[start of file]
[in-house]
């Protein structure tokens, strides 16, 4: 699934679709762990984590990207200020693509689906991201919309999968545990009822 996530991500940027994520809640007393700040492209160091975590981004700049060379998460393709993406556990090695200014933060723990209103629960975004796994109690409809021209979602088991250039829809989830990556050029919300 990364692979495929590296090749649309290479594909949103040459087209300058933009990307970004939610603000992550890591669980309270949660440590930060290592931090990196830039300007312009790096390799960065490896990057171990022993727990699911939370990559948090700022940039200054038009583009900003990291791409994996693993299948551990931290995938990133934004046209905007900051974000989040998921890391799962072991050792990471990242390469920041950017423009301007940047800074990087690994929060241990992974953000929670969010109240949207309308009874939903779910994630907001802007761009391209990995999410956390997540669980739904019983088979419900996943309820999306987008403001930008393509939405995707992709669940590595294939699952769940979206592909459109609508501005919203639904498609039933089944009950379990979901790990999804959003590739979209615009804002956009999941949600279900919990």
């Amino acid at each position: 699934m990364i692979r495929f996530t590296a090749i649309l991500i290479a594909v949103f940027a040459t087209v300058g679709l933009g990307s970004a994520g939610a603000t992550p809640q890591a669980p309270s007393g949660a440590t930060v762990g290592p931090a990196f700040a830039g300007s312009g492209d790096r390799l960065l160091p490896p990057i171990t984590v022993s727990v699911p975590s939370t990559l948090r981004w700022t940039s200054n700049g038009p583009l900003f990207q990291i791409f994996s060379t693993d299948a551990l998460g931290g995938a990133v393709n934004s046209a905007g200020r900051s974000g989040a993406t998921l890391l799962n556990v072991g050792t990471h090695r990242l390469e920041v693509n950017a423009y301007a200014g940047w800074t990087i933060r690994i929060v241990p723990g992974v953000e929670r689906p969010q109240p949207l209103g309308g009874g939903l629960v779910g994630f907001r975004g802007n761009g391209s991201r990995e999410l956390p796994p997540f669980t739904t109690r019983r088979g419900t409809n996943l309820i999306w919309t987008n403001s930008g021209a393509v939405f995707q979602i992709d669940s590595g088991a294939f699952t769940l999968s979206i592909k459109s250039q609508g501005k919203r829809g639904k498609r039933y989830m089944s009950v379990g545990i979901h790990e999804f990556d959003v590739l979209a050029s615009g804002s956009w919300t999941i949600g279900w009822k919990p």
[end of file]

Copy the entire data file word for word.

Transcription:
[in-house]
């Protein structure tokens, strides 16, 4: 699934679709762990984590990207200020693509689906991201919309999968545990009822 996530991500940027994520809640007393700040492209160091975590981004700049060379998460393709993406556990090695200014933060723990209103629960975004796994109690409809021209979602088991250039829809989830990556050029919300 990364692979495929590296090749649309290479594909949103040459087209300058933009990307970004939610603000992550890591669980309270949660440590930060290592931090990196830039300007312009790096390799960065490896990057171990022993727990699911939370990559948090700022940039200054038009583009900003990291791409994996693993299948551990931290995938990133934004046209905007900051974000989040998921890391799962072991050792990471990242390469920041950017423009301007940047800074990087690994929060241990992974953000929670969010109240949207309308009874939903779910994630907001802007761009391209990995999410956390997540669980739904019983088979419900996943309820999306987008403001930008393509939405995707992709669940590595294939699952769940979206592909459109609508501005919203639904498609039933089944009950379990979901790990999804959003590739979209615009804002956009999941949600279900919990």
């Amino acid at each position: 699934m990364i692979r495929f996530t590296a090749i649309l991500i290479a594909v949103f940027a040459t087209v300058g679709l933009g990307s970004a994520g939610a603000t992550p809640q890591a669980p309270s007393g949660a440590t930060v762990g290592p931090a990196f700040a830039g300007s312009g492209d790096r390799l960065l160091p490896p990057i171990t984590v022993s727990v699911p975590s939370t990559l948090r981004w700022t940039s200054n700049g038009p583009l900003f990207q990291i791409f994996s060379t693993d299948a551990l998460g931290g995938a990133v393709n934004s046209a905007g200020r900051s974000g989040a993406t998921l890391l799962n556990v072991g050792t990471h090695r990242l390469e920041v693509n950017a423009y301007a200014g940047w800074t990087i933060r690994i929060v241990p723990g992974v953000e929670r689906p969010q109240p949207l209103g309308g009874g939903l629960v779910g994630f907001r975004g802007n761009g391209s991201r990995e999410l956390p796994p997540f669980t739904t109690r019983r088979g419900t409809n996943l309820i999306w919309t987008n403001s930008g021209a393509v939405f995707q979602i992709d669940s590595g088991a294939f699952t769940l999968s979206i592909k459109s250039q609508g501005k919203r829809g639904k498609r039933y989830m089944s009950v379990g545990i979901h790990e999804f990556d959003v590739l979209a050029s615009g804002s956009w919300t999941i949600g279900w009822k919990p």